From Longman Dictionary of Contemporary Englishcallcall1 /kɔːl $ kɒːl/ ●●● S1 W1 verb 🔊 🔊 1 telephoneTELEPHONE [intransitive, transitive] to telephone someone 🔊 She calls her father every couple of days. 🔊 I’ll call you soon. 🔊 What time did Tony call?call a doctor/the police/a cab etc (=telephone someone and ask them to come to you) 🔊 I think we should call a doctor. 🔊 I’m gonna call the cops!► see thesaurus at phoneGrammar• You call someone on the phone: Call me tomorrow. ✗Don’t say: Call to me tomorrow.• If you call to someone, you shout at them to get their attention: He called to the driver to stop. 2 describeCALL/DESCRIBE AS [transitive] to use a word or name to describe someone or something in a particular waycall somebody something 🔊 Are you calling me a liar? 🔊 You may call it harmless fun, but I call it pornography.call somebody names (=use insulting names for someone) 🔊 The other kids used to call me names, but I tried to ignore them.3 have a name [transitive]NAME OF A PERSON to have a particular name or title, or use a particular name or title for someone or somethingbe called something 🔊 Our son is called Matthew. 🔊 The arrow that appears on the screen is called a cursor.call somebody something 🔊 My name’s Virginia, but my friends call me Ginny. 🔊 Do you want to be called Miss or Ms?call somebody by something 🔊 I prefer to be called by my middle name.4 give somebody/something a nameNAME OF A PERSONNAME OF A THING [transitive] especially British English to give someone or something the name they will be known by in the future syn name American English 🔊 What are you going to call the new puppy?call somebody something 🔊 They’ve decided to call the baby Louise.5 ASK FOR something/ASK somebody TO DO somethingask/order by speaking [transitive] to ask or order someone to come to youcall somebody into/over/across etc 🔊 Peter called the waitress over and ordered a large brandy. 🔊 Marcie was called up to the principal’s office.6 arrangeARRANGE A MEETING, EVENT ETC [transitive] to arrange for something to happen at a particular timecall a meeting/strike/election etc 🔊 The Security Council has called an emergency session to discuss the crisis. 🔊 According to the law, the election must be called within the next two months.7 say/shout [intransitive, transitive]SAY/STATE to say or shout something loudly so that someone can hear you 🔊 I heard someone calling in the distance. 🔊 ‘I’m coming!’ she called down the stairs. 🔊 Sheila was just sneaking out when her mother called her. 🔊 She heard him call her name.call to 🔊 The foreman called to the workmen.8 → call yourself something9 → call the shots/tune10 → call it a day11 → call collect12 read names [transitive] (also call out)SHOUT to read names or numbers in a loud voice in order to get someone’s attention 🔊 When I call your name, go and stand in line.13 court [transitive]TELL to tell someone that they must answer questions in a law court or in front of an official committee 🔊 The prosecution called its next witness.call somebody to do something 🔊 They were called to give evidence at the trial. Grammar Call is often passive in this meaning.14 → call (something) into question15 → be/feel called to do something16 → call somebody/something to order17 visit [intransitive] (also call round British English)VISIT to stop at a house or other place for a short time to see someone or do something 🔊 She called round for a chat.call on somebody 🔊 Let’s call on James on the way home.call (in) at something 🔊 I regularly called in at his office for news.call into something 🔊 People often call into the library while they’re out shopping.18 → call it £10/two hours etc19 → call it a draw20 → call it/things even21 → call (somebody’s) attention to22 → call something to mind23 → call a huddle24 → call time (on somebody/something)25 trains/shipsTRAINS [intransitive]TTT if a train, ship, bus etc calls at a place, it stops there for a short time syn stop 🔊 This train calls at all stations to Broxbourne.26 coinGAMES/SPORTS [intransitive, transitive]DS to guess which side of a coin will land upwards when it is thrown in the air, in order to decide who will play first in a game 🔊 It’s your turn to call.27 card game [intransitive, transitive] to risk the same amount of money as the player who plays before you in a poker game → so-called, → call somebody’s bluff at bluff2(2), → too close to call at close2(8)COLLOCATIONS – Meaning 1: to telephone someonecall for + NOUNcall for an end to somethingDemonstrators have called for an end to the fighting.call for somebody’s resignationOpposition parties called for the president’s resignation.call for actionThe European Parliament have called for action on age discrimination.call for a banFrench farmers have called for a ban on imports.call for a boycottIn 1980 he called for a boycott of the Olympic Games.call for a changeScientists are calling for a change in the law.call for an inquiry/investigationRelatives have called for an inquiry into the causes of the plane crash.call for a return to somethingThe prime minister called for a return to traditional Labour values.call for reformThe Church has called for reform of the law.call for the abolition of somethingHuman Rights groups have called for the abolition of the death penalty.call for a ceasefire (=for an end to a war)The United Nations called for an immediate ceasefire. → call back → call by → call down something → call for somebody/something → call something ↔ forth → call in → call somebody/something ↔ off → call on/upon somebody/something → call out → call up→ See Verb table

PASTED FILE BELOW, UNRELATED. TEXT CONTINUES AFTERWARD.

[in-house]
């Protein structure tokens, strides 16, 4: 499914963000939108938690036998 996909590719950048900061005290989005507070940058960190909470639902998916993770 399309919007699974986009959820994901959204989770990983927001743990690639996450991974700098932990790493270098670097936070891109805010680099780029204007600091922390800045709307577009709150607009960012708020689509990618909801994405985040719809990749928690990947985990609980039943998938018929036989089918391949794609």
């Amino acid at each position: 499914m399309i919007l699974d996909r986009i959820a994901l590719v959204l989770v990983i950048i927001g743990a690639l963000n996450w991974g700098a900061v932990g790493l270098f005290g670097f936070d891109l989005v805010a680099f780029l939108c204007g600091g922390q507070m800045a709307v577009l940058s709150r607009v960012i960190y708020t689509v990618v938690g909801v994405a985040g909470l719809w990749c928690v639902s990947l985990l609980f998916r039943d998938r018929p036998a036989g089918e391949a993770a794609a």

Examples from the Corpuscall• "Coming, Mom, " I called.• The three packages used in this example are called A-CONFORMOLINES, E-VALUES and F-MAP.• His secretary started calling around to find out where the commission was meeting.• Can you call Becky before six?• Guidebooks call Chicago "The Windy City".• This use is a form of spending; in business it is called depreciation.• A meeting has been called for 3 p.m. Wednesday.• I'll call for a taxi now.• The transition to democracy and market economies will call for much patience and persistence.• Though Republicans called for the president to fire him, Brown refused to step down.• The back page has a strip called Haggis, which is about a black highland terrier and his adventures.• "She's a fraud." "I wouldn't call her that."• Already his followers were calling him a saint.• His name's actually Robert, but everyone just calls him Bob.• "OK, call it." "Heads."• My mother wanted to call me Yuri.• A similar service is offered via e-mail by a company called Mercury Mail.• Do you want to be called Miss or Ms.?• I called round to see if anyone knew where Tom was.• I called Sue yesterday.• People wishing to enroll in the study should request a referral from their doctors or call the nearest participating hospital.• Get out of here or I'll call the police!• Patty called when you were out.• Mr. Sweeney called while you were out.• Didn't you hear me calling you?• "I'll call your dollar - what have you got?" "Three nines."• OK, when I call your name, raise your hand.call somebody names• He tried to make Oliver cry by hitting him, pulling his hair, and calling him names.• He went out and confronted him, calling him names.• "She said I was a fat pig.'' "Oh, I've been called far worse names than that.''be called something• They live in this little town called Leroy, not far from Reed City.• What was that movie called again?call a meeting/strike/election etc• If I had let it go, it would have been called a strike.• Prime Minister Paul Keating must call an election before May this year, with mid-March the most likely time.• The truth is bland: Mr Major will call an election if the opinion polls suggest he can not lose.• He expected his successor to call elections in the autumn.• Roberts called a meeting of the Town Council and he and Cross asked the police to start an investigation.• He opened the sixth inning with a breaking ball for a called strike to Greg Gagne.• Soon after Jeffries' speech the Africana Studies Movement called a meeting to protest his ouster.call ... name• But the day 1 remember is when Neil finally opened his eyes when I called his name.• It was one of those things you know, when you get called names.• Jess, though, is openly bawling even before the announcer calls her name.• She knew that there was no point in jumping up and running after him; no use in calling out his name.• She recognized Telemachus instantly from his likeness to his father and she called him by name.• We may think we see the dead person walking down the street, or hear them calling our name.• He calls us by name, and his relationship to each one of us fits our own person uniquely.call somebody to do something• I've been called to testify at Smith's trial.call (in) at something• In addition to their regular schedules, chief executives are on call at all hours to handle emergencies.• Holman was on call at any time although they had found no trace of the fog for two days now.• He called in at home after.• Before we had received a reply, Fitzroy Maclean chanced to call at my office.• Winston called at six to tell me he would be here for sure.• O all now call at the 15 meter-deep port, some with fully-loaded next-generation vessels.• The 49ers screwed up a penalty call at the end of the fourth quarter.